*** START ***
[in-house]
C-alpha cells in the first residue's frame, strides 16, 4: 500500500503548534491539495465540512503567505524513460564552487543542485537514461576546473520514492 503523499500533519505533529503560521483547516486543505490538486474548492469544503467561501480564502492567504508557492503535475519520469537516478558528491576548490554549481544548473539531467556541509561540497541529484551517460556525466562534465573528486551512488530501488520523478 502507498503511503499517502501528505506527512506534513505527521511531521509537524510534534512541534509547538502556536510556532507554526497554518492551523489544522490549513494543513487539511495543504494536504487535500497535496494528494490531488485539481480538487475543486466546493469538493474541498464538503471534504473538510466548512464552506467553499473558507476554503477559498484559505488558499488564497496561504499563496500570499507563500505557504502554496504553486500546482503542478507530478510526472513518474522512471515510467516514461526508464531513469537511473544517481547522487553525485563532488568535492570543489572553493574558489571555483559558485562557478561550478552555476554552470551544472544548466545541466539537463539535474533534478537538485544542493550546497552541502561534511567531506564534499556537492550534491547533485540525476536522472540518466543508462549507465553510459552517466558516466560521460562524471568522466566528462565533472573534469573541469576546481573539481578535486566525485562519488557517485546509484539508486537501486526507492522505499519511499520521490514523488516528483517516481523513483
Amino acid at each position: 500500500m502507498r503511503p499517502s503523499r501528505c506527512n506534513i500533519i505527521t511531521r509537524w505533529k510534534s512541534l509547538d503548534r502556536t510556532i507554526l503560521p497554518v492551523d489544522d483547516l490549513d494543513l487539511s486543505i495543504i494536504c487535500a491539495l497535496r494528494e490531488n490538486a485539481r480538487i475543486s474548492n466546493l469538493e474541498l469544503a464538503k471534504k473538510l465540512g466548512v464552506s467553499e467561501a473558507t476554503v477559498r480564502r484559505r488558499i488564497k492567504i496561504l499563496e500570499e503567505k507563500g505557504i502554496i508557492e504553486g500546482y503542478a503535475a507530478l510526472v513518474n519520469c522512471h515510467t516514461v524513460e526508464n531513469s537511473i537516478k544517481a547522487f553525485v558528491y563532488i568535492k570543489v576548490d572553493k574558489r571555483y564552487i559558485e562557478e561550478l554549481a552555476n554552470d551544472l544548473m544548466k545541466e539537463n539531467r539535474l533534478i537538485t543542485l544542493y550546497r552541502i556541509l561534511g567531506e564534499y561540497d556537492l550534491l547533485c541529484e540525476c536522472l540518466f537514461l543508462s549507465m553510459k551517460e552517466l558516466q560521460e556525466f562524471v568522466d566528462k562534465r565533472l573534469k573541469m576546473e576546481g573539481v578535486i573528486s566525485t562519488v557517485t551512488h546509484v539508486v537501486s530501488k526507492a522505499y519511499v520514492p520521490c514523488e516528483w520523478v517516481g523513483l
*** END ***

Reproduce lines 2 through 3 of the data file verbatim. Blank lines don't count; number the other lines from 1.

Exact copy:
C-alpha cells in the first residue's frame, strides 16, 4: 500500500503548534491539495465540512503567505524513460564552487543542485537514461576546473520514492 503523499500533519505533529503560521483547516486543505490538486474548492469544503467561501480564502492567504508557492503535475519520469537516478558528491576548490554549481544548473539531467556541509561540497541529484551517460556525466562534465573528486551512488530501488520523478 502507498503511503499517502501528505506527512506534513505527521511531521509537524510534534512541534509547538502556536510556532507554526497554518492551523489544522490549513494543513487539511495543504494536504487535500497535496494528494490531488485539481480538487475543486466546493469538493474541498464538503471534504473538510466548512464552506467553499473558507476554503477559498484559505488558499488564497496561504499563496500570499507563500505557504502554496504553486500546482503542478507530478510526472513518474522512471515510467516514461526508464531513469537511473544517481547522487553525485563532488568535492570543489572553493574558489571555483559558485562557478561550478552555476554552470551544472544548466545541466539537463539535474533534478537538485544542493550546497552541502561534511567531506564534499556537492550534491547533485540525476536522472540518466543508462549507465553510459552517466558516466560521460562524471568522466566528462565533472573534469573541469576546481573539481578535486566525485562519488557517485546509484539508486537501486526507492522505499519511499520521490514523488516528483517516481523513483
Amino acid at each position: 500500500m502507498r503511503p499517502s503523499r501528505c506527512n506534513i500533519i505527521t511531521r509537524w505533529k510534534s512541534l509547538d503548534r502556536t510556532i507554526l503560521p497554518v492551523d489544522d483547516l490549513d494543513l487539511s486543505i495543504i494536504c487535500a491539495l497535496r494528494e490531488n490538486a485539481r480538487i475543486s474548492n466546493l469538493e474541498l469544503a464538503k471534504k473538510l465540512g466548512v464552506s467553499e467561501a473558507t476554503v477559498r480564502r484559505r488558499i488564497k492567504i496561504l499563496e500570499e503567505k507563500g505557504i502554496i508557492e504553486g500546482y503542478a503535475a507530478l510526472v513518474n519520469c522512471h515510467t516514461v524513460e526508464n531513469s537511473i537516478k544517481a547522487f553525485v558528491y563532488i568535492k570543489v576548490d572553493k574558489r571555483y564552487i559558485e562557478e561550478l554549481a552555476n554552470d551544472l544548473m544548466k545541466e539537463n539531467r539535474l533534478i537538485t543542485l544542493y550546497r552541502i556541509l561534511g567531506e564534499y561540497d556537492l550534491l547533485c541529484e540525476c536522472l540518466f537514461l543508462s549507465m553510459k551517460e552517466l558516466q560521460e556525466f562524471v568522466d566528462k562534465r565533472l573534469k573541469m576546473e576546481g573539481v578535486i573528486s566525485t562519488v557517485t551512488h546509484v539508486v537501486s530501488k526507492a522505499y519511499v520514492p520521490c514523488e516528483w520523478v517516481g523513483l